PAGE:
At Home With Our Local Guides: José Jijon, Quito
Campo Bici Pump Track, Quito, Ecuador
Having been greeted at arrivals by the grinning face of José we loaded up and headed straight to his place on the outskirts of Quito, where if we were lucky, we’d make it just in time for the afternoon pump track session with the youngsters. Peering through the fence on arrival reveals the full extent of José’s backyard paradise. In between a sea of houses is a strip of green and brown, packed full of booters and berms. There are trees bearing limes, lemons, and avocados whilst a brood of chickens scratch at the turf, unfazed by the pack of friendly dogs trotting from person to person.
Perching on the start ramp we join the parents to watch the last coaching session of the young nippers who are set to be the next generation of Ecuador rippers. The story of the facilities and ethos behind the Campo Bici pump track is one that brings a smile to your face, and is sure to be leaving a positive legacy for the local riding community both on two wheels and in their day-to-day life. The dirt was sourced from the construction of a local road and, despite initially being turned away empty-handed, a little pestering and perseverance soon had truck load after truck load delivered right to their feet.
“We began to dig the pump track in December 2014. We brought in 80 loads of dirt in big trucks, they didn’t fit through the gates so we had to break the fence to get them in. After a month of thinking about what we were going to do with such a large amount of dirt, we did a bit of research and designing. Then together with a shaper and all the staff that still coach at the pump track, we developed it and dug it, and then we opened in the May of 2015.”
Aside from the facilities, they’re helping the kids learn valuable life skills in a fun and appealing way, from healthy eating and growing their own veg, to aprés session stretching. Some of the parents have even noticed a massive difference in their kids’ behaviour at home with more confidence and awareness for others, even an increased willingness to help out with chores around the home. They’ve even up-cycled over twenty old and broken bikes for those not fortunate enough to have their own. It’s definitely a feel-good start to our first day in Ecuador as we lap until dark, followed by a few beers and bed before we would continue on with our trip at first light.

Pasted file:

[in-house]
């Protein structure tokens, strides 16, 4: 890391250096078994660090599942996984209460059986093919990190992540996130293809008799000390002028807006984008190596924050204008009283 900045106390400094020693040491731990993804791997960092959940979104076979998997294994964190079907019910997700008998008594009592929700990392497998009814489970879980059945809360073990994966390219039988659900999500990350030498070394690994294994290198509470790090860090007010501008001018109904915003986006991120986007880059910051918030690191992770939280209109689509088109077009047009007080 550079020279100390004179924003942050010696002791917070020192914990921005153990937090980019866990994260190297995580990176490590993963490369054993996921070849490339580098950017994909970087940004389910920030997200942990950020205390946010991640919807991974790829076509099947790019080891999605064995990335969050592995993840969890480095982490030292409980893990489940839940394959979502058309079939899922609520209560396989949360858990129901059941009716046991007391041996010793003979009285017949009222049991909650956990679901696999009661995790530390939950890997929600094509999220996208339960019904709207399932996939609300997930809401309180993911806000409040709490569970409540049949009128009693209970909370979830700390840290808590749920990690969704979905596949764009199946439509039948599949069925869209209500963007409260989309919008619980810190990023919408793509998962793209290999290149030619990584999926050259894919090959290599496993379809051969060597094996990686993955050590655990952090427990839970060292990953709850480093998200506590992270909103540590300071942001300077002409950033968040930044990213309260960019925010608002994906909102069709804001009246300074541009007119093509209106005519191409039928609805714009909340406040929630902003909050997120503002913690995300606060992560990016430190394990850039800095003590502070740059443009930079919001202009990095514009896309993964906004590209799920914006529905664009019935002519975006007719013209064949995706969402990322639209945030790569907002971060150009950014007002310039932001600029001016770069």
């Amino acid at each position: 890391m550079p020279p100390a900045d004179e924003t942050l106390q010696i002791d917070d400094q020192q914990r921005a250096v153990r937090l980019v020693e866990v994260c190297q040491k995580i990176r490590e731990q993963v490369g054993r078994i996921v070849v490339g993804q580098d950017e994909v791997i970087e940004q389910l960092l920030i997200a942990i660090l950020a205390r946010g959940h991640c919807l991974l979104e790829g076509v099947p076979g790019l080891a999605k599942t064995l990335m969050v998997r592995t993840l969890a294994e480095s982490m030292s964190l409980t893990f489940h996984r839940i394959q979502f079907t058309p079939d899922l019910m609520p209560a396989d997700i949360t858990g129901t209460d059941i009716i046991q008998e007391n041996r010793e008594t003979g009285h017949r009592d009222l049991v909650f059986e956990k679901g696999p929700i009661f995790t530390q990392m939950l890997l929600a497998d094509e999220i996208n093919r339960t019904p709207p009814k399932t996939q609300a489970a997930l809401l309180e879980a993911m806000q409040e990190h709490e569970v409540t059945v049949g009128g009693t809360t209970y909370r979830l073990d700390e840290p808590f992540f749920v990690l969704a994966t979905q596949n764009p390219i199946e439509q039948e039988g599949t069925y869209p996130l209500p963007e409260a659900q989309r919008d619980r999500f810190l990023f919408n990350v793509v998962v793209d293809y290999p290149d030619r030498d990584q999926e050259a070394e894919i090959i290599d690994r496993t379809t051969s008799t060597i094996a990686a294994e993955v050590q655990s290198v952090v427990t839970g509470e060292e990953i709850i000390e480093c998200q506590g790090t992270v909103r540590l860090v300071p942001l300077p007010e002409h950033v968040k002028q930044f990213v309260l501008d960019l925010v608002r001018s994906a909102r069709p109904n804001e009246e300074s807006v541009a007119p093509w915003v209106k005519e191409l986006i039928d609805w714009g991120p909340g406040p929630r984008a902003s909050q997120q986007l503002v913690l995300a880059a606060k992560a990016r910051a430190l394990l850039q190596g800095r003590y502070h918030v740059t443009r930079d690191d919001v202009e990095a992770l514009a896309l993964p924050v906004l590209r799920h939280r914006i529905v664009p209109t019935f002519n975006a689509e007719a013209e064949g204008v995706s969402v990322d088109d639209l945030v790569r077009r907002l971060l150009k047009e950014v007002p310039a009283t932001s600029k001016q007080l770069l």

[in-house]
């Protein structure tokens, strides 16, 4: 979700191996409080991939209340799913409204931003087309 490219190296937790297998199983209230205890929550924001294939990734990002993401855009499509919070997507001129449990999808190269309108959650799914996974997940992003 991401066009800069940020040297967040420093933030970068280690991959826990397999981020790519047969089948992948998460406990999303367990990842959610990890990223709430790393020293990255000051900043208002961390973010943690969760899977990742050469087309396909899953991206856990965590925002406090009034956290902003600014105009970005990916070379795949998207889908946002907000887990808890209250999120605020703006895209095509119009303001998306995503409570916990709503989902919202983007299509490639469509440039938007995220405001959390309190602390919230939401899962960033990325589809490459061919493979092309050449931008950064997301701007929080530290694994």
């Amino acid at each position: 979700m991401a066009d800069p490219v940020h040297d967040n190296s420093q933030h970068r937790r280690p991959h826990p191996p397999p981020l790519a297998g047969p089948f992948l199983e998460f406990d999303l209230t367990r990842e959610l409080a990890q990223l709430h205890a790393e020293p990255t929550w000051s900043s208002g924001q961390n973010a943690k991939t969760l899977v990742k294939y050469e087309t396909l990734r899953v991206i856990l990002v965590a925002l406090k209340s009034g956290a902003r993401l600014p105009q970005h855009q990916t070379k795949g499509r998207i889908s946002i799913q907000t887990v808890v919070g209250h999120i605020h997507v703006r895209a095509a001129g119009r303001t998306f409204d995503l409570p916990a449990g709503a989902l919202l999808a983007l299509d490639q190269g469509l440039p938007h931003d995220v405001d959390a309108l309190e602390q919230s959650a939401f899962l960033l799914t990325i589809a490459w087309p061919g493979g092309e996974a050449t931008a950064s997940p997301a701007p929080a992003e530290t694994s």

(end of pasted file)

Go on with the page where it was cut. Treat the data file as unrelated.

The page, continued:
“Since opening we’ve been coaching kids, teenagers, and adults how to ride bikes and how to get stronger technically on bikes. We teach them how to become good riders, and to know more about mechanics and technique, and about physical condition. We want them to know how to eat well and become a good rider, no matter what discipline of cycling they go into.”
“We have a side project where we receive donations of any kind of bike, we rebuild them, we fix them, paint them, and make them nice. Then we go to rural communities and try to introduce the bike so that they can go to school on the bike, to work on the bike, or just to have fun and try a different sport, and just to ride bikes which is a very nice thing to do as a kid!”
“Our idea is to welcome any kids with whatever bike they’ve got, from the walk bike right through to a big bike, until they connect more with the sport and then they can buy another bike for the activity they want to do. A more precise bike, that is our idea. Any bike will work on the pump track.”
“We now have more and more riders coming, we have become more well known. It’s really nice for us to see that the riders are getting better, the most rewarding thing for us is when the mums or dads come to us and say, hey what did you do to my kid? Now he is working more, he is helping more at home, he is just talking more, he is less shy, he has more self-confidence… That is very nice to watch that process over time with the little kids.
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